VA makes gains in engagement in Best Places to Work results

VA raised its engagement and satisfaction score by 3.4 points, and maintained its fifth place spot for large agencies in the 2023 Best Places to Work rankings.

When it comes to federal employee engagement, the Department of Veterans Affairs has been trying to flip around the narrative. In some areas, it’s starting to pay off.

VA maintained its fifth-place spot for large agencies in the 2023 Best Places to Work rankings, which the Partnership for Public Service published earlier this week. At the same time, VA raised its engagement and satisfaction score by 3.4 points, going from 68.4, up to 71.8 out of 100. It’s the largest year-over-year increase of the top five agencies in the rankings.

At a Best Places to Work event on Monday, VA Chief of Staff Kimberly Jackson said a lot of the score-improving efforts revolve around transparency — both in the work VA does, as well as transparency between employees and agency leaders.

“VA hasn’t historically had a reputation for being the most innovative and doing a lot of the coolest new things,” Jackson said in an interview with Federal News Network at the May 20 event. “We actually are. We do some really, really interesting research, for example, the work that we’re doing in psychedelics research. [We are trying to] leverage that and say, ‘Hey, you want to do really cool work that has immediate impact for a massive population of people? Come to VA.’”

VA’s engagement and satisfaction score has remained above the governmentwide average since 2020, the Partnership’s data showed. While VA ranked fifth overall for large agencies, Chief Human Capital Officer Tracey Therit said she was also particularly excited about VA ranking third for employees’ views of senior agency leadership. In the 2023 results, VA’s senior leadership score increased from 59.9 to 65.3 — a 5.4-point increase in just one year.

“Employees feel like they are more satisfied, more engaged when they know that senior leadership is asking for their input, and when they’re using that input in decision-making,” Therit told Federal News Network at the Best Places to Work event.

Smaller efforts can often make a big difference in views of senior leadership. For example, Therit said, VA’s “I CARE” awards, which Secretary Denis McDonough hands out each year, play a role in demonstrating senior leadership’s attention to the workforce.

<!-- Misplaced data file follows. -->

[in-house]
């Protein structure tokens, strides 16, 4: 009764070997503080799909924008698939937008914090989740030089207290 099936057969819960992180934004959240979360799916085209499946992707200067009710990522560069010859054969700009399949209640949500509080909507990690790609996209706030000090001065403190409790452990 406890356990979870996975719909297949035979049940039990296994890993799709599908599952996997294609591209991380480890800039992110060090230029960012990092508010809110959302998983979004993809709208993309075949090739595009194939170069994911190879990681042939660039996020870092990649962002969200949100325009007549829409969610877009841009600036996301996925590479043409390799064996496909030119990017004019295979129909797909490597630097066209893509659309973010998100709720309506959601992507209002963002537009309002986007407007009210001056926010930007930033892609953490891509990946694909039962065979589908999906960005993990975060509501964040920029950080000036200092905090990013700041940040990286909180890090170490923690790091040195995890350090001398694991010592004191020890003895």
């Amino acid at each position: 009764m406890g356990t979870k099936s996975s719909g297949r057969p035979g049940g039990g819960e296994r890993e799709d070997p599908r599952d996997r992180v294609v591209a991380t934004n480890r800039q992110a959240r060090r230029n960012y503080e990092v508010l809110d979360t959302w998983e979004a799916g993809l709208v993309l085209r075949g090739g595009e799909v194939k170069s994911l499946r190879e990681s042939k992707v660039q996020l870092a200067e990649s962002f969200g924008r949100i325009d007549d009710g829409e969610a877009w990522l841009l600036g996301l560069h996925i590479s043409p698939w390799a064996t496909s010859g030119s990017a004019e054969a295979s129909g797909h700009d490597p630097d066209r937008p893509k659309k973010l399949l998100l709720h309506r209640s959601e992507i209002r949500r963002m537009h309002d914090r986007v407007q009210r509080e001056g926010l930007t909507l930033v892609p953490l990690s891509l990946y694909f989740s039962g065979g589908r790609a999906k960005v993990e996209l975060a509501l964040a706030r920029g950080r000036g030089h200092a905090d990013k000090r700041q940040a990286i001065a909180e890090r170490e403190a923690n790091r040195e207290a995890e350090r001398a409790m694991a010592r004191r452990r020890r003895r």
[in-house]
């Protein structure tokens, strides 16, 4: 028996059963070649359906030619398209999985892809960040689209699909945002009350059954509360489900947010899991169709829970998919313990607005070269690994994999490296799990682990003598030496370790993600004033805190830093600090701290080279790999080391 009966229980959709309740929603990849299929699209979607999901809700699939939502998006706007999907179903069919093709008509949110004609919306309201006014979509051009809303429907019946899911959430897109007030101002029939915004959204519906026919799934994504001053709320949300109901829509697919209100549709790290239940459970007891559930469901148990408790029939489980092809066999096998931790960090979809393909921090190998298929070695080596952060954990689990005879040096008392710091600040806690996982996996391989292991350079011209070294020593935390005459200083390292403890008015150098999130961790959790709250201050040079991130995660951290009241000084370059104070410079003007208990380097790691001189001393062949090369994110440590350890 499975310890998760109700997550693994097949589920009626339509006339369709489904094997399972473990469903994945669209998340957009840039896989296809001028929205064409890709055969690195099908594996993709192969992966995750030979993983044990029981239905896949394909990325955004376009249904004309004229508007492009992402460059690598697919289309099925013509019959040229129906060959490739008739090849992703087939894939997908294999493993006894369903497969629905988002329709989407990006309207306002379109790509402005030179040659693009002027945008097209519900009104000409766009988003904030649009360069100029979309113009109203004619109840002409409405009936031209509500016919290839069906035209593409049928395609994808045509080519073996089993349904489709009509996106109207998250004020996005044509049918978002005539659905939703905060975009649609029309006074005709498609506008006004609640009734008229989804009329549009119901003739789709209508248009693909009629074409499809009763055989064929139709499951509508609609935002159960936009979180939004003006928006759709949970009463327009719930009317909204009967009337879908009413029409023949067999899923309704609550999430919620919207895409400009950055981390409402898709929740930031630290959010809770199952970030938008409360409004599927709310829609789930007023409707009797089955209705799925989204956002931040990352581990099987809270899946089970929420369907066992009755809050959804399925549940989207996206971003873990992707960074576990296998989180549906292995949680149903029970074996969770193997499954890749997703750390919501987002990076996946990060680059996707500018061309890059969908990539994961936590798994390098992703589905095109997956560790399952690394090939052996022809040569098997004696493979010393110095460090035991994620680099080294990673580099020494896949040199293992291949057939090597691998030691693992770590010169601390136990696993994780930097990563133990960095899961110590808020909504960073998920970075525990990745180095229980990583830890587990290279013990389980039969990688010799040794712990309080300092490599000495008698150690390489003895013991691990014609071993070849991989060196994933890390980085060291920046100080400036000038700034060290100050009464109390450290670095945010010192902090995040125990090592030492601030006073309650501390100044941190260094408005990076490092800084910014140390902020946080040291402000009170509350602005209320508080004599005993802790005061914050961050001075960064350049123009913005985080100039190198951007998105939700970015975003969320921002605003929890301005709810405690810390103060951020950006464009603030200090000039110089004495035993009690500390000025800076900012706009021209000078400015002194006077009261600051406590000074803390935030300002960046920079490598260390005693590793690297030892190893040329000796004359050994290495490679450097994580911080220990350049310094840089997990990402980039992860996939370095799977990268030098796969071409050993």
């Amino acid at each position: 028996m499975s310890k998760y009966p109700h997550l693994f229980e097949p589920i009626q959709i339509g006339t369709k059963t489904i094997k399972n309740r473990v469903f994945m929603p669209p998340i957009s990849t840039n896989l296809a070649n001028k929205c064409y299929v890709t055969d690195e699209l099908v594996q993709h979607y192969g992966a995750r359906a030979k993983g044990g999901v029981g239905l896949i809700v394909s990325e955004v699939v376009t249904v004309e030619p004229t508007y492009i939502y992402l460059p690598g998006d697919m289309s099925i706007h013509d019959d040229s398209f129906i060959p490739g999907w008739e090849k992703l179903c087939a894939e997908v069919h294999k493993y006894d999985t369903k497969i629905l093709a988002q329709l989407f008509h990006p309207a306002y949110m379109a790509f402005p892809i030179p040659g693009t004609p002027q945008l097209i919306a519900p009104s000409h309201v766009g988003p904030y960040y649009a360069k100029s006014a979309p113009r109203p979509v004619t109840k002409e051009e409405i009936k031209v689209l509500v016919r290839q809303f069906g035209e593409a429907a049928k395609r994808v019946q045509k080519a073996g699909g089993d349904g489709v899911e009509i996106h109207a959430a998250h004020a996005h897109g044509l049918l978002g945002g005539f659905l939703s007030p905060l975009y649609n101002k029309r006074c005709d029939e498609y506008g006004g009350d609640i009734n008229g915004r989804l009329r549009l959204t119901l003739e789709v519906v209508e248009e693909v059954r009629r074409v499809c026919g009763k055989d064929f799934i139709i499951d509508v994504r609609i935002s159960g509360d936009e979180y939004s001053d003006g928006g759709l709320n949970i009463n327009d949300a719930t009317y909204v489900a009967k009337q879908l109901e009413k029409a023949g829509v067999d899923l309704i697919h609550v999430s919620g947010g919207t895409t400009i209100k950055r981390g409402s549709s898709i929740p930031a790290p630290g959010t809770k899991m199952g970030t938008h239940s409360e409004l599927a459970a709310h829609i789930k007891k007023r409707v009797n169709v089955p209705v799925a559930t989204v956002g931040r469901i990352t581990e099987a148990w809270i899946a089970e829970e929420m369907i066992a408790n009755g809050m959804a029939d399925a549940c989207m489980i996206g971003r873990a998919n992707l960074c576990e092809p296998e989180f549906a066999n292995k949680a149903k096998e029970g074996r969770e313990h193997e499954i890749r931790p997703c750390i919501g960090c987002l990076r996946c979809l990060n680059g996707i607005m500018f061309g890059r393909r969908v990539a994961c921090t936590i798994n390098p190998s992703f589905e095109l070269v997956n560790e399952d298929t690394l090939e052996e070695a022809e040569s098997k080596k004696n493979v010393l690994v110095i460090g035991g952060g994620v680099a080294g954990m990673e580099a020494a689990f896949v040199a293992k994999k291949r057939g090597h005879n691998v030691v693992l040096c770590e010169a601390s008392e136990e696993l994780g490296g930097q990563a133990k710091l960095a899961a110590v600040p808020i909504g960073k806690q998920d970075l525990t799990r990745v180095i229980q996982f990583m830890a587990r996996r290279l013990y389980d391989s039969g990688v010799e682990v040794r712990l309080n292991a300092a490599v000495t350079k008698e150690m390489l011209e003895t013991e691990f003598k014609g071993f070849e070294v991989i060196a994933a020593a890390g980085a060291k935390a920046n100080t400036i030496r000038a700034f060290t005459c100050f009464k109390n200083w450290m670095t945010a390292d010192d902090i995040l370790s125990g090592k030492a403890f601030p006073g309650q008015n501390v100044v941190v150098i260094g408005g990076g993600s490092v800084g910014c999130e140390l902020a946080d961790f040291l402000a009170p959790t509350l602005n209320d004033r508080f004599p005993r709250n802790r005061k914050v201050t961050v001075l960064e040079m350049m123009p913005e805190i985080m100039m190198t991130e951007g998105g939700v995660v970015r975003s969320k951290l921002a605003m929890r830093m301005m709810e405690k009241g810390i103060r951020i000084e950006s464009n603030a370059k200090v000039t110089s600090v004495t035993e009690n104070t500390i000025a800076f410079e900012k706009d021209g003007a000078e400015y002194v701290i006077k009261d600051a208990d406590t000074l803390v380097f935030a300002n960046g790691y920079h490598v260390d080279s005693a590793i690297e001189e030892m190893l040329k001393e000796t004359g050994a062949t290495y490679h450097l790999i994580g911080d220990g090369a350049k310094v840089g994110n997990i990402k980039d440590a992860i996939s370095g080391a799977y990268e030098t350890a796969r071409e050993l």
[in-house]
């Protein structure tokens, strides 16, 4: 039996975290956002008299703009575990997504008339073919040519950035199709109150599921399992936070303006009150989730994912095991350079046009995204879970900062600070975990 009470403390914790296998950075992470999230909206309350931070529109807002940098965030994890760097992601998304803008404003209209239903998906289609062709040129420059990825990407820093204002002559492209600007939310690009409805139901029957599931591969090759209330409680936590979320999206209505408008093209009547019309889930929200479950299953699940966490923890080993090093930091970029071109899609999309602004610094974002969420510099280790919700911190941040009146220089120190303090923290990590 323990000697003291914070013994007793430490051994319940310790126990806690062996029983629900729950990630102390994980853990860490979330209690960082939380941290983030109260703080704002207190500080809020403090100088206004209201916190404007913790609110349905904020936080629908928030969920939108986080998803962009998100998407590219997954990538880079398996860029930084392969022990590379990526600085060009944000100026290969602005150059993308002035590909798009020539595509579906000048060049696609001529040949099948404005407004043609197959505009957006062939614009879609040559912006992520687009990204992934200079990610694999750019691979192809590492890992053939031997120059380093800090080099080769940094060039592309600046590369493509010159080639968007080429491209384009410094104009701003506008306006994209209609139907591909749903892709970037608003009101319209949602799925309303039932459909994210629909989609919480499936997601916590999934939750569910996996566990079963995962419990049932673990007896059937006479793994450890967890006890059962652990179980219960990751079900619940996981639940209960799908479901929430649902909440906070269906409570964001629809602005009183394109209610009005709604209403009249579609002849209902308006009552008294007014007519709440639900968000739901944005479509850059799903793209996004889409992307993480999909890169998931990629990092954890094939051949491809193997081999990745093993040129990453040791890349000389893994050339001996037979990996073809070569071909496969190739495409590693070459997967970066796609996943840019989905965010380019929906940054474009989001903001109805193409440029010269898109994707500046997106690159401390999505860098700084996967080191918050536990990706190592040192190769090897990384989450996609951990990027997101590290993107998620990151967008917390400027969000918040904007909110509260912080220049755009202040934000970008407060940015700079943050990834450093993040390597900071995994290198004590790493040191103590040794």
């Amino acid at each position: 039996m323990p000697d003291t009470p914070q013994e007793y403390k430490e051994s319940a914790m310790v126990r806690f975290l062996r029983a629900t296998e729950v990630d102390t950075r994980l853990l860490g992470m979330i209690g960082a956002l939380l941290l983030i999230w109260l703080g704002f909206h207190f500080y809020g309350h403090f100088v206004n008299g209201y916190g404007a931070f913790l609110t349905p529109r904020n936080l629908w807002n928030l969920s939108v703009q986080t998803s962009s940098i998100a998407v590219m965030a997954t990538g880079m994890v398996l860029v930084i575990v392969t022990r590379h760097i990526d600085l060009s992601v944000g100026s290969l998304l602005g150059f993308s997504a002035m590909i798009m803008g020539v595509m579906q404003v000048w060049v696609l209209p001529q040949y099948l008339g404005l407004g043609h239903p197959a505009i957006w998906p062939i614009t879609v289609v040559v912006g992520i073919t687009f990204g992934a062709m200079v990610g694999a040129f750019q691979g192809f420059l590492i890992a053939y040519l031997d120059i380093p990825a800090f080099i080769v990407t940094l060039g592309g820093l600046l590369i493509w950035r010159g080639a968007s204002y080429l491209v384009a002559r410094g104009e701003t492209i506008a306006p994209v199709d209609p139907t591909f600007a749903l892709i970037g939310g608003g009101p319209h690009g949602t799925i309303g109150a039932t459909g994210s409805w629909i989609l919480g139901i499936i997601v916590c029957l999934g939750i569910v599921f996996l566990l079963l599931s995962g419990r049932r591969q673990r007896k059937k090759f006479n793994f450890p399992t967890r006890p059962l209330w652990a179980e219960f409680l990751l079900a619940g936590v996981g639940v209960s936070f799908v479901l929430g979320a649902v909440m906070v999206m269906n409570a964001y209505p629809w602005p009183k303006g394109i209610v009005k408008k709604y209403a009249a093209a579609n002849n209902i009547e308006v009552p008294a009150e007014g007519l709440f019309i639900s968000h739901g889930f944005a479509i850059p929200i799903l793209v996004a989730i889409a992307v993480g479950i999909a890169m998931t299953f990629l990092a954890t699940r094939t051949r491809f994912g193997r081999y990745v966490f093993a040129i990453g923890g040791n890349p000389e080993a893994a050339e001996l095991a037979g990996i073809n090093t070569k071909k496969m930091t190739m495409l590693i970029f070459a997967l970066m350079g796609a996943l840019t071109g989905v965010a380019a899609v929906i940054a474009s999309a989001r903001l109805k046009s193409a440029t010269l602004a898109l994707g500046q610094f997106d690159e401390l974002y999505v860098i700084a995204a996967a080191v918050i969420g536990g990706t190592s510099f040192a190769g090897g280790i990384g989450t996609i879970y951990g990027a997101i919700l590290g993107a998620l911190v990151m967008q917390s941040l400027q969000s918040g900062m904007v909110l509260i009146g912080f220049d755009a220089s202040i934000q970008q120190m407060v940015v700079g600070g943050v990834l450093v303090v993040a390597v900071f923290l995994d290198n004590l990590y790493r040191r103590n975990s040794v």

“We always want to make sure that we’re recognizing employees for those values and core characteristics they demonstrate every day,” Therit said.

The Partnership’s findings, more broadly, showed many employees’ views of senior leaders are on an upward climb as well. In the 2023 Best Places to Work rankings, the governmentwide score for senior leaders was 57.3 out of 100, representing a 2-point increase since last year’s results.

The Best Places to Work rankings are largely based on data from the Federal Employee Viewpoint Survey (FEVS). But in addition to FEVS, Therit said VA uses several other data sources to understand, and respond to, employees’ concerns. Internal quarterly pulse surveys on employee trust, as well as an annual “all employee” survey, which the VA’s National Center for Organization Development runs, provide more specifics.

Last year’s “all employee” survey received over an 80% response rate, and this year’s version of the VA survey is currently out in the field.

“We want to make sure we continue to get a good response rate so that that data comes in,” Therit said. “We can use that data to make improvements and to know what our employees’ sentiments are.”

But on average, there are specific sectors of the federal workforce who are struggling more than others. The Partnership’s Best Places to Work data analysis showed that feds ages 30 to 39 scored the lowest of any age group for their views on senior leadership, workplace recognition, work-life balance and professional development. On diversity, equity, inclusion and accessibility, employees with disabilities and LGBTQ employees scored their agencies the lowest.

In reaction to the Partnership’s data, Therit said she plans to take a microscope to those cross-sections of employees.

“We’re really going to look at those demographic populations to make sure what we’re doing with our policies and our programs meets their needs and continues to engage those segments of our workforce,” Therit said.

One area of the workforce where VA is already focusing is on military spouses. The group of workers maintains one of the highest unemployment rates in the country, around 22%. Therit said right now, VA is partnering with the Office of Personnel Management to collect and analyze workforce data specifically on VA employees who are military spouses.

In the coming months, Therit said she hopes the collaboration with OPM will help her team better understand the recruitment and retention challenges specific to that segment of the workforce.

“We’re really excited,” Therit said. “Our survey data is expected to come out in July, so we’ll be able to use it between now and the end of the year to both make sure employees know their voices were heard, and to make some meaningful improvements.”

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